It’s been six months since the outbreak of the novel coronavirus and the race among countries to develop a safe and effective vaccine is still on go. Researchers around the globe are working breakneck to discover a vaccine that can bring an end to this deadly virus and their efforts are paying off with favorable results. As of now, at least 89 vaccines are being developed in various laboratories and the researchers try to transfigure more for effective results. Here’s a look of vaccines that shows promising results that might pull down the death toll.
ICMR – Biotech Vaccine
India is still in the nascent stage of developing the corona virus vaccine. Meanwhile, the Indian Council of Medical Research (ICMR) has said the trials would begin within 6 months in the country. “The virus strain isolated at the National Institute of Virology (NIV) laboratory in Pune will be used to develop the vaccine, and this strain has been successfully transferred to Bharat Biotech International Ltd (BBIL). It is expected that the human trials of the vaccine will begin in at least six months,” said Dr. Rajni Kant, Director, Regional Medical Research Centre and Head of ICMR.
American biotech company “Moderna” is slated to enter stage 2 of its clinical trials in July, while Novavax has begun phase 1 of its clinical trials, whose results are also expected in July. “Administering our vaccine to the first participants of this clinical trial is a significant achievement, bringing us one step closer toward addressing the fundamental need for a vaccine in the fight against the global COVID-19 pandemic,” said CEO Stanley C. Erck. But, according to experts, the COVID-19 vaccine will not be ready before next year.
GlaxoSmithKline’s Pandemic Vaccine Booster
Britain’s firm GlaxoSmithKline Plc said on Thursday it plans to produce 1 billion doses of vaccine efficacy boosters, or adjuvants – an ingredient that makes vaccine wok better – next year for use in COVID-19 treatment. GSK’s adjuvants have been shown to create a stronger and longer-lasting immunity against infections and can reduce the amount of protein required in a vaccine, making way for higher-volume production.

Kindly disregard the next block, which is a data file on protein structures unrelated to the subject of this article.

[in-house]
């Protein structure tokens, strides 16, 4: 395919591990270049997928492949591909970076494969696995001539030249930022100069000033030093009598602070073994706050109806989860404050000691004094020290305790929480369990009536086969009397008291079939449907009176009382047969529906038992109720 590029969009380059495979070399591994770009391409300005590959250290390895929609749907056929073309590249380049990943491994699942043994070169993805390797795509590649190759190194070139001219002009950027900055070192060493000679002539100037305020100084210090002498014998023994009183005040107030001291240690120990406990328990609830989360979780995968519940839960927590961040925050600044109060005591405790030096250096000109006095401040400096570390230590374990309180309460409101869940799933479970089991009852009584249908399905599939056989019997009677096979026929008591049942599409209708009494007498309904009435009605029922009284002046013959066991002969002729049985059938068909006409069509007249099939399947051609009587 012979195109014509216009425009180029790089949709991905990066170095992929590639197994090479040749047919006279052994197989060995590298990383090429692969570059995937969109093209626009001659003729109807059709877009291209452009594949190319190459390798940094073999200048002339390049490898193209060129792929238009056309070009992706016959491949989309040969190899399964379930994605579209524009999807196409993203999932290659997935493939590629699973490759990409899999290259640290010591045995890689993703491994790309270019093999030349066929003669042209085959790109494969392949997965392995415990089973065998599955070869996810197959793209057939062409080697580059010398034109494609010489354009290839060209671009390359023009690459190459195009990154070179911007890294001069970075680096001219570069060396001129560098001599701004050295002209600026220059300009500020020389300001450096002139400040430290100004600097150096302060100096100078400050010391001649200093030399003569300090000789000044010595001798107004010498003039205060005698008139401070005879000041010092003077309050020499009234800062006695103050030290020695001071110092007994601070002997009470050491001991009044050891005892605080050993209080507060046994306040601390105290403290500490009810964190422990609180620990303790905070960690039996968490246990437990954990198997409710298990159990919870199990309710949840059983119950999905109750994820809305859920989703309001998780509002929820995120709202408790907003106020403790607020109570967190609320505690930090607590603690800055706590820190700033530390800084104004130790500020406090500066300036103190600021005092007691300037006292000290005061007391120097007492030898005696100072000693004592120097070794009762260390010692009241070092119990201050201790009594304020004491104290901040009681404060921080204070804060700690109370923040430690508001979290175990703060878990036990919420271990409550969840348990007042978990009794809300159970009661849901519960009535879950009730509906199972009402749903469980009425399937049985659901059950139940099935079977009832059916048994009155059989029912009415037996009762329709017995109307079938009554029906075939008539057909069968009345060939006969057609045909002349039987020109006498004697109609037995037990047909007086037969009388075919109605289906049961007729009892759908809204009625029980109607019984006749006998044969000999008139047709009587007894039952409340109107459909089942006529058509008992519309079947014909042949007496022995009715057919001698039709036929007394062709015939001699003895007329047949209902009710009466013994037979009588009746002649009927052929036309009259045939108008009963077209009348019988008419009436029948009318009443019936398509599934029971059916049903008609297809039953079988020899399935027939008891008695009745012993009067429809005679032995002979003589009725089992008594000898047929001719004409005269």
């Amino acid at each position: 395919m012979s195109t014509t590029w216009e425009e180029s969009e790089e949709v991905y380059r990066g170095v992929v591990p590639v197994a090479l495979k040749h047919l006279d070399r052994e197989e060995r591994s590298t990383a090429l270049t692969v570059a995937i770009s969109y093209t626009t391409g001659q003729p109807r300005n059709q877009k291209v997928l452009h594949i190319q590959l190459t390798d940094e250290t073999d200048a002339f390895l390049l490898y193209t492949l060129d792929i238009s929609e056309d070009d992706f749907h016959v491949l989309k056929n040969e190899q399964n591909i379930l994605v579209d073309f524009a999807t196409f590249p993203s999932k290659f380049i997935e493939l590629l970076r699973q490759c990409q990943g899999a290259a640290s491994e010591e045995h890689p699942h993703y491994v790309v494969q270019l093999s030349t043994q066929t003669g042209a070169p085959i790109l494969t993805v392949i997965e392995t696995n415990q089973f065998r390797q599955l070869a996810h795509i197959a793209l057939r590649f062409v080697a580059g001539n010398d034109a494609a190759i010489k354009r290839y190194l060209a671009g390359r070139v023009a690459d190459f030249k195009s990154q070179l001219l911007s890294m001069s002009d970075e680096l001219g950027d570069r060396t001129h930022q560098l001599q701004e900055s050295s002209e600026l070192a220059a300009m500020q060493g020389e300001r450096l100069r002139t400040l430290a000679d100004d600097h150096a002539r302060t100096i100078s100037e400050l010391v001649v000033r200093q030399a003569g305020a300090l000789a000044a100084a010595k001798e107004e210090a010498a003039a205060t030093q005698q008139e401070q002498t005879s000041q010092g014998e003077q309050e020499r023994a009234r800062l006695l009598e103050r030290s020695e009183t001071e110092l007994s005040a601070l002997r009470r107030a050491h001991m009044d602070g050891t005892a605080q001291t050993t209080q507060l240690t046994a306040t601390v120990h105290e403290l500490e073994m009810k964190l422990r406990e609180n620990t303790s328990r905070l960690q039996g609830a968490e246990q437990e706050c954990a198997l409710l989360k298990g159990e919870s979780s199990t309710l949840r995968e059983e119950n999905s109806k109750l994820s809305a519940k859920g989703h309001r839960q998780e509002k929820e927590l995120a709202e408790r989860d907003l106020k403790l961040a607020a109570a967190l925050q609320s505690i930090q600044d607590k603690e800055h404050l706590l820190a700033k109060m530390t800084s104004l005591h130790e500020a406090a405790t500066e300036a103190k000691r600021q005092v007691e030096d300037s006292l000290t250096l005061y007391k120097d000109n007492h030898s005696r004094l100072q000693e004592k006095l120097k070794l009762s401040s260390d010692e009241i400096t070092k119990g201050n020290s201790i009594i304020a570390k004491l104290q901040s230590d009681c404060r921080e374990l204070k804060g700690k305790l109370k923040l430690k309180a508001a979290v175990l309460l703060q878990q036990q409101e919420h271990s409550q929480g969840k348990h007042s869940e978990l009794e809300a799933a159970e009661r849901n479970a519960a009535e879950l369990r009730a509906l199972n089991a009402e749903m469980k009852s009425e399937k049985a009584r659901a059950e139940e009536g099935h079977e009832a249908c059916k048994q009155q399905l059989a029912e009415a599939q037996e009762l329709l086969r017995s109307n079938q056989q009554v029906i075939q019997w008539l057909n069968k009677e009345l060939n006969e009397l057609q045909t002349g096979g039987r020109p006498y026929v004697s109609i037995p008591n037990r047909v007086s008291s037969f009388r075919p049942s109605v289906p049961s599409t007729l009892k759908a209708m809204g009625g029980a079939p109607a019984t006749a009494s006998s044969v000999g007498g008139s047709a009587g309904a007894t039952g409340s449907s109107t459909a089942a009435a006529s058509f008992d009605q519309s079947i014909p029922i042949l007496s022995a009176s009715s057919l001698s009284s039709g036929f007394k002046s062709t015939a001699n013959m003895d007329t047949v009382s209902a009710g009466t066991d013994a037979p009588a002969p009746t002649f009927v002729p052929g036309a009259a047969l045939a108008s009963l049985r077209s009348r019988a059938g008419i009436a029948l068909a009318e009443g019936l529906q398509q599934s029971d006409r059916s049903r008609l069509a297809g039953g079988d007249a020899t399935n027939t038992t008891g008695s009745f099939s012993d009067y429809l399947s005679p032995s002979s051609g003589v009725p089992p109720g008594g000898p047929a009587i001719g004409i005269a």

“We believe that more than one vaccine will be needed to address this global pandemic and we are working with partners around the world to do so,” GSK Global Vaccines President Roger Connor added.
Japanese Firm AnGes Inc.
Meanwhile, Japanese biopharma venture AnGes Inc will begin clinical trials for its DNA vaccine in July, which is earlier than previously planned. The company has already successfully completed animal trials of the vaccine. “We will examine the results of the toxicity data and swiftly move forward to clinical trials,” AnGes said in a statement Monday as cited by Bloomberg. The Japanese firm is in the process of developing the trials with Osaka University since March. If proven effective, the AnGes’ vaccine candidate is likely to be approved by the end of this year.
China’s Cansino Vaccine
Cansino vaccine, developed by a China-based company, has entered phase-two of its clinical trials. In the testing done so far, volunteers who were administered a single dose of the vaccine produced certain immune cells, called T cells, within two weeks while the antibodies, which are needed for immunity, reached a recovered level of 28 days.